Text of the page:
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Captive Insurers Provide Alternative for Cyber Risk Financing

This article was first published by Marsh .

When insurance markets become challenging, as has been the case for several years in the cyber market, risk retention vehicles can help our clients manage their total cost of risk. Increasingly, clients are using existing captives and cells, or establishing new ones, as an integral component of their cyber risk management and insurance strategy.
Sarah Stephens, International Head of Cyber, Marsh

Over the past few years, cyber insurance pricing experienced some of the highest increases of any product line, peaking at 133% in the US in December 2021. Fortunately, cyber pricing increases have steadily moderated since, with global cyber pricing rising by 28% in the fourth quarter of 2022, compared to 53% in the prior quarter.

As pricing rose and terms and conditions became less favorable for most organizations, many began to explore alternatives to the commercial insurance market, including using captive insurance. The number of Marsh managed captives writing cyber coverage increased by 13% in 2021, and by 127% over the past five years. Primarily the growth comes in the form of single-parent captives and cells. In fact, between 2020 and 2021, 40% of new cell structures managed by Marsh wrote cyber coverage. Marsh now has more than $70 million in cyber premium under management.

The healthcare industry shows the highest use of captives for cyber risk, with 19% of the industry’s captives writing it. Other industries showing increased captive utilization are financial institutions, retail/wholesale, manufacturing, and construction.

Using a captive to access cyber capacity

A business that sought cyber insurance in the commercial marketplace discovered the coverage it needed was difficult to obtain, as insurers had reduced capacity and raised deductibles. Facing higher costs to buy less cyber coverage than previously, the business turned to a cell.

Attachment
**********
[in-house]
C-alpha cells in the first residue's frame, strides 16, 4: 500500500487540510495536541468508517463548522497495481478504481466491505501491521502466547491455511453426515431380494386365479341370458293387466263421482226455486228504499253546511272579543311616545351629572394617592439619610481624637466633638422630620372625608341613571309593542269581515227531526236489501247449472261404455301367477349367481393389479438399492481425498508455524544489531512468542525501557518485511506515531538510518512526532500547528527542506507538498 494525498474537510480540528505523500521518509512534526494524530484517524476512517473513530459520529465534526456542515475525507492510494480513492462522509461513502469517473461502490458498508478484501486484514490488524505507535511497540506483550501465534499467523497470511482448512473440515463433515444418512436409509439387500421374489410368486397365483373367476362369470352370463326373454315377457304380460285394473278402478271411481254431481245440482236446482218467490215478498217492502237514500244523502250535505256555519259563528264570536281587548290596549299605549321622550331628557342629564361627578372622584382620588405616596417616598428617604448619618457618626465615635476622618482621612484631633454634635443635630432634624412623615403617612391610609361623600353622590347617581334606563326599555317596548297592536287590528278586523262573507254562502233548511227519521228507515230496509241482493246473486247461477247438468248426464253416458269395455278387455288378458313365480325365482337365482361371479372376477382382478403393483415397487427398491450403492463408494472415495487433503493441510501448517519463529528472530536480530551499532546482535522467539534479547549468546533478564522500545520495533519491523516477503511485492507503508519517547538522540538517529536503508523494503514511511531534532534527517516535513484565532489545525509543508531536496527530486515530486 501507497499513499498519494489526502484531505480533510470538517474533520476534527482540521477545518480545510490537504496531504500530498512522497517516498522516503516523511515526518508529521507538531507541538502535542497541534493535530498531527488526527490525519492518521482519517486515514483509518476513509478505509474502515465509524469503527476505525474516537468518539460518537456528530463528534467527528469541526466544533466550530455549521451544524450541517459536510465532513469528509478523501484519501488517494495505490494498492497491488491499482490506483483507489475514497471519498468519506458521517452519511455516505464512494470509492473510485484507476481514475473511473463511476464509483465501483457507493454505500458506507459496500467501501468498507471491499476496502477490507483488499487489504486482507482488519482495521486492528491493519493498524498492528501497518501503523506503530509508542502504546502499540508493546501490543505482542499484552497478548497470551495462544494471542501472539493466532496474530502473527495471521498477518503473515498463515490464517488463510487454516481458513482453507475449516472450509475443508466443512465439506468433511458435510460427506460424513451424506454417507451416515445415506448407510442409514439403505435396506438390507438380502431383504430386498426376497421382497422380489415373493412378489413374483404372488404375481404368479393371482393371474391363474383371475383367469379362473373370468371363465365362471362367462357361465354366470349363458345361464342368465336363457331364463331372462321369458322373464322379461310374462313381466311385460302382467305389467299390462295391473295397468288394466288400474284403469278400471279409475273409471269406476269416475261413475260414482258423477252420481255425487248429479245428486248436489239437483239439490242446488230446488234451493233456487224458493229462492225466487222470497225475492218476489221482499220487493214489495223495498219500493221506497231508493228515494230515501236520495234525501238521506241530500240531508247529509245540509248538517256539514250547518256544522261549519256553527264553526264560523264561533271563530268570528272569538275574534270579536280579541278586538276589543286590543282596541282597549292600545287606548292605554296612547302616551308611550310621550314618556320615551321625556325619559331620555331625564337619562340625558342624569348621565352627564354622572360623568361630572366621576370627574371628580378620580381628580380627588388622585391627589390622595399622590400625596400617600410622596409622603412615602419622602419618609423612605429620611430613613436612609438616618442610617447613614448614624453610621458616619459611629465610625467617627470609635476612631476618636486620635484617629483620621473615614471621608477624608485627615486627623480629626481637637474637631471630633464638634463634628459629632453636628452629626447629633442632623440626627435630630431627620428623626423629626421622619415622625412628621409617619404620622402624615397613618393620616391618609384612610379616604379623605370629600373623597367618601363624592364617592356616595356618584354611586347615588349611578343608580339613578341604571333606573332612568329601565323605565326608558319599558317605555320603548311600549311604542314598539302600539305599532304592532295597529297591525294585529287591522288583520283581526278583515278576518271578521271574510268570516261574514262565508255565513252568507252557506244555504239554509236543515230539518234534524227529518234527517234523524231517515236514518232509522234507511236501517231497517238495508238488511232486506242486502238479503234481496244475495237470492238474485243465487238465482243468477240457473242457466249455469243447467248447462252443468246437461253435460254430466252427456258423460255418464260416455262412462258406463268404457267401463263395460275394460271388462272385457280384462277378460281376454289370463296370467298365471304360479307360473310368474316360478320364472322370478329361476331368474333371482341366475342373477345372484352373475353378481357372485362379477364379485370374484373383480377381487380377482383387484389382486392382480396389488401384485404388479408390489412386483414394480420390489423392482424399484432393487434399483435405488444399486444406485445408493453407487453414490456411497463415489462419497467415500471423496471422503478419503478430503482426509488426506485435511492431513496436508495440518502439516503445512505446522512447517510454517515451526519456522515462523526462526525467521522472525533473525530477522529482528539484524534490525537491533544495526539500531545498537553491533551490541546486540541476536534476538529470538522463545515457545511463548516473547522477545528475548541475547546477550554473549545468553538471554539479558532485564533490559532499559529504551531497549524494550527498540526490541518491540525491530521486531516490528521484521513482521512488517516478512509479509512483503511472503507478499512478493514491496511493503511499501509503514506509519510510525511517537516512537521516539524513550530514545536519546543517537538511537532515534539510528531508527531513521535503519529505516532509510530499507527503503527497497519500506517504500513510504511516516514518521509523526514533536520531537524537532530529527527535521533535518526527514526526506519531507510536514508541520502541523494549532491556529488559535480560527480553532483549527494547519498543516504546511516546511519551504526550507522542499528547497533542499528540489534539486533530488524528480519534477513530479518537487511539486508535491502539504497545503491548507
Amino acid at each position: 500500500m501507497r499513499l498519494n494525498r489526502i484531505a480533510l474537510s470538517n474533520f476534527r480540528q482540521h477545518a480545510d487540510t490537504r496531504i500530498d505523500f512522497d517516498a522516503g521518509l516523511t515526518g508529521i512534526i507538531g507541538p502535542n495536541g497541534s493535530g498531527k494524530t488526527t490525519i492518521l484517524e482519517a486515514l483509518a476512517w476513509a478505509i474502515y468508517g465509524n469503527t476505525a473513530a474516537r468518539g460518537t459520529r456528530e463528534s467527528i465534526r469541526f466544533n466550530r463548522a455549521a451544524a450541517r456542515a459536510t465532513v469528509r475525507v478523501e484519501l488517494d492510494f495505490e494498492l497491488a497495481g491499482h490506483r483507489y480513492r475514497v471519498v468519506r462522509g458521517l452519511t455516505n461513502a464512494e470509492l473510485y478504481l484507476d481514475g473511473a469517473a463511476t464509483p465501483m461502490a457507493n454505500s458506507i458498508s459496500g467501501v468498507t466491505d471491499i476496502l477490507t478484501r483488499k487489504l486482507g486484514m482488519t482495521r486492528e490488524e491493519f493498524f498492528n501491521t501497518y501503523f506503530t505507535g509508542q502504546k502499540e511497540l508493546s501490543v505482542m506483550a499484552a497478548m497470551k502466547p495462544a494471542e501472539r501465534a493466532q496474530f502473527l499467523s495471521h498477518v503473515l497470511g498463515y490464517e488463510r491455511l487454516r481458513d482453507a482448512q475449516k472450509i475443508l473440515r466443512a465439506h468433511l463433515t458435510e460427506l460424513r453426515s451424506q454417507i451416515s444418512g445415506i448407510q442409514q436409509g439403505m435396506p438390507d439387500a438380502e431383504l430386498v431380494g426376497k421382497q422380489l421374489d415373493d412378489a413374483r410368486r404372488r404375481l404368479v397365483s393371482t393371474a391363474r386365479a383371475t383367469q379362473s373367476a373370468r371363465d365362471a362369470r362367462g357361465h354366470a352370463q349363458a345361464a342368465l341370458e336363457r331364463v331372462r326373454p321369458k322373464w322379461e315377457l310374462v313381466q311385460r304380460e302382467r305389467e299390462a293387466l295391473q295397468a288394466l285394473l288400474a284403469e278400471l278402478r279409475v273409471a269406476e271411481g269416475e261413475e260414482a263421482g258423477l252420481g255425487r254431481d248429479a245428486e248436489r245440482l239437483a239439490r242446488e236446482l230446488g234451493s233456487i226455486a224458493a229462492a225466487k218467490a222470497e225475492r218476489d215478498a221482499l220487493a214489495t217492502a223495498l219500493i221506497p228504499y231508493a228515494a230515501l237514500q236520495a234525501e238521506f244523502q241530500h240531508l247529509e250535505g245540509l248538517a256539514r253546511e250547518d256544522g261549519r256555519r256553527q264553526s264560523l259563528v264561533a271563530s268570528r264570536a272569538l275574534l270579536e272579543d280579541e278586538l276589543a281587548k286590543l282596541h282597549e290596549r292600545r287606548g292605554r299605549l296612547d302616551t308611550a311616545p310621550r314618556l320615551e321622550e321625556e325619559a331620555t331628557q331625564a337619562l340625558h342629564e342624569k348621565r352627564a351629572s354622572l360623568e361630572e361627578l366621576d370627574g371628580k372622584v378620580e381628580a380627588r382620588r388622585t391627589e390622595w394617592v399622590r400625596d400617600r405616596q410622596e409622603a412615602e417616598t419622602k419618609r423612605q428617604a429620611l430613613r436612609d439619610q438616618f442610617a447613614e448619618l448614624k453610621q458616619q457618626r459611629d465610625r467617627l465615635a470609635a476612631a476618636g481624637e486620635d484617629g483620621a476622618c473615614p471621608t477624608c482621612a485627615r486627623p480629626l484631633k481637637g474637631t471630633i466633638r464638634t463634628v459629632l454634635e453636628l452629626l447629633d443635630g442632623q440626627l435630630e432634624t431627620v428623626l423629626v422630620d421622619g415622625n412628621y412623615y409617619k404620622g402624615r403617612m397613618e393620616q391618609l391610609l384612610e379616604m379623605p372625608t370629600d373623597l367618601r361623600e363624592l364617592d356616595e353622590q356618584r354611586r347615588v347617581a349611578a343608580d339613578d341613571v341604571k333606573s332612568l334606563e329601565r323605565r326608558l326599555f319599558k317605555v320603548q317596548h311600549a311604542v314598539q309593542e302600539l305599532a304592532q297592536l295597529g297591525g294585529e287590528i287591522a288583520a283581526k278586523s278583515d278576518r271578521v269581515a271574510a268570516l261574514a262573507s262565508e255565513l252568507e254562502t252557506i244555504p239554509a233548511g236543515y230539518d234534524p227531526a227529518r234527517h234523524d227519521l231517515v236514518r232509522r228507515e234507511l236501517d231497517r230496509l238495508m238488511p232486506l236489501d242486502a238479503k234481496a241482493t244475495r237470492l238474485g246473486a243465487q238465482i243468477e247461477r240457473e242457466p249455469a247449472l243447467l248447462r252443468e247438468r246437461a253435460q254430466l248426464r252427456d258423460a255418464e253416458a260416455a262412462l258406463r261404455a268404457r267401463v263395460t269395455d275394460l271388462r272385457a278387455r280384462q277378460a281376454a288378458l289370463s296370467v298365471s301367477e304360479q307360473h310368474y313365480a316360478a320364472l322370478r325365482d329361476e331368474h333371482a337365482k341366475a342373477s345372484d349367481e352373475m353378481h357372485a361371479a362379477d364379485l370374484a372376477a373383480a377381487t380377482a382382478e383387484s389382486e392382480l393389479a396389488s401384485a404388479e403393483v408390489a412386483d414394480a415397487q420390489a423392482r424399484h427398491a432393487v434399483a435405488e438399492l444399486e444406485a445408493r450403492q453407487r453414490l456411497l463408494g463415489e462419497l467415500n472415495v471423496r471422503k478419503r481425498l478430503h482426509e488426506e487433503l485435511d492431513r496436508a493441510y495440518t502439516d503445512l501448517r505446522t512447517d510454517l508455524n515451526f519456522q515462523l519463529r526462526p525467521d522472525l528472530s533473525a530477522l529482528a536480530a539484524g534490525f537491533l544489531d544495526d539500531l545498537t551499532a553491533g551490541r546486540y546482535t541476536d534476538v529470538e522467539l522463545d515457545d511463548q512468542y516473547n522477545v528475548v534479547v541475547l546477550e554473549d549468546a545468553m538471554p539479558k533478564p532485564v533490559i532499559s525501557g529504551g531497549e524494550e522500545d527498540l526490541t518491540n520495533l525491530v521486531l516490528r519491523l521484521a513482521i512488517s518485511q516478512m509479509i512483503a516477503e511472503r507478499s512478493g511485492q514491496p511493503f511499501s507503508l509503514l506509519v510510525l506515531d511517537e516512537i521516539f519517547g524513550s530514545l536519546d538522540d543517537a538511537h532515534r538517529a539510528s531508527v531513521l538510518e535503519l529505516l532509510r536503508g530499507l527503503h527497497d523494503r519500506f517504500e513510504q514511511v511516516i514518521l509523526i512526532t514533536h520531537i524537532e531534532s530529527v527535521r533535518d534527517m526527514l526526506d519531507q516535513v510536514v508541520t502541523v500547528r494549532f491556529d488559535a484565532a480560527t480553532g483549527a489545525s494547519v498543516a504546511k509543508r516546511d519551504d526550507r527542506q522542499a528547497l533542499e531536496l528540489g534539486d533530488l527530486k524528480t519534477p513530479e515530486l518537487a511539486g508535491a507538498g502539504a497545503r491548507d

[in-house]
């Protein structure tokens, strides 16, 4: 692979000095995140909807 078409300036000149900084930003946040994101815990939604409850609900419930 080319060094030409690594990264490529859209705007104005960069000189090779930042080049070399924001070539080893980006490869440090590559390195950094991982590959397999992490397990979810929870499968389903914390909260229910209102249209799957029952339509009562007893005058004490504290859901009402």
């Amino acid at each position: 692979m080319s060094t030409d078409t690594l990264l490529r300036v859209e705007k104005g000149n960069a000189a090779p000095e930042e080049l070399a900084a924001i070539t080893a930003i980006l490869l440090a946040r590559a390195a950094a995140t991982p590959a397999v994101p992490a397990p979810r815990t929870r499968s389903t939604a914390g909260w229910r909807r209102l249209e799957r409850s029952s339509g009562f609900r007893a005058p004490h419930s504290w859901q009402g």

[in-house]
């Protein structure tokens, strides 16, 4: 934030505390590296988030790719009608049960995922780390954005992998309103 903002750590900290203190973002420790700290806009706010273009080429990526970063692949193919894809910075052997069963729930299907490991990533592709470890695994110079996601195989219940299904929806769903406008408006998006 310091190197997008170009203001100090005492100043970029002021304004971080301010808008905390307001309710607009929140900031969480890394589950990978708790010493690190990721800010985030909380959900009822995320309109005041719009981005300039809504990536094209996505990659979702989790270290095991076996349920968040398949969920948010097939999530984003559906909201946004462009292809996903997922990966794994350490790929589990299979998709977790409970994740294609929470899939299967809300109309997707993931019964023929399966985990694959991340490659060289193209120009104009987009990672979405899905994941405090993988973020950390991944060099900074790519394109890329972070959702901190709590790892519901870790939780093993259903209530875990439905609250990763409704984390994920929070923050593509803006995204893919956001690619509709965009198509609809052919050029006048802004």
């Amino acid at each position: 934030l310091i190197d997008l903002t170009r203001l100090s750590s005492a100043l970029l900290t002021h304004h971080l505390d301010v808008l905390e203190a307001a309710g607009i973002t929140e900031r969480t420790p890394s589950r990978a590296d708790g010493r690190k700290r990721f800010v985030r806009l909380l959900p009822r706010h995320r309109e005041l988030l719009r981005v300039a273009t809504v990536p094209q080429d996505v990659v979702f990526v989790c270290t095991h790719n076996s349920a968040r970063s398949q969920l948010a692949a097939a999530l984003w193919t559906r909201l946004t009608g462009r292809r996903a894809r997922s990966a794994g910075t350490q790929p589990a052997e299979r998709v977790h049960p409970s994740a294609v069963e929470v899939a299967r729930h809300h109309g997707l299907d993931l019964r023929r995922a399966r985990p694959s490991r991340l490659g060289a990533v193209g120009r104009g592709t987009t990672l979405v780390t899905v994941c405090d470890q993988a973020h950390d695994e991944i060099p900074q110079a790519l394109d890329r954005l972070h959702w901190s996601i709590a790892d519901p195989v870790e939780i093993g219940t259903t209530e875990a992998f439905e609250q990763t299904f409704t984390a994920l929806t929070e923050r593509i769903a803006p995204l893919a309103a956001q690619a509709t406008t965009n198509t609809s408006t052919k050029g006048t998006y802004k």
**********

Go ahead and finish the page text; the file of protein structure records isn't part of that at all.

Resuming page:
The business opted to retain and self-fund both its program’s working layer and top layer via a cell in order to obtain the amount of cyber coverage it needed. This strategy enabled the business to buy more affordable commercial insurance for the middle layers, while ensuring an adequate amount of protection for its exposure. Use of the cell also provided a cushion to the business from future changes in insurance market conditions.

So why use a captive to insure cyber risk?

While it’s not a silver bullet, using a captive insurer provides organizations with flexibility and options for their cyber risk management strategy. For example, having cyber coverage in a captive allows them to pivot during or prior to a renewal in three key areas:

Cost

Helps reduce the total cost of risk by retaining an amount of cyber risk in the captive or protected cell. This reduces the reliance on third parties and captures costs and profits that are otherwise “leaked” to insurers. A captive can also be used to lower the cost of cyber liability by obtaining a high deductible cyber policy on the commercial market and “buying down” that deductible.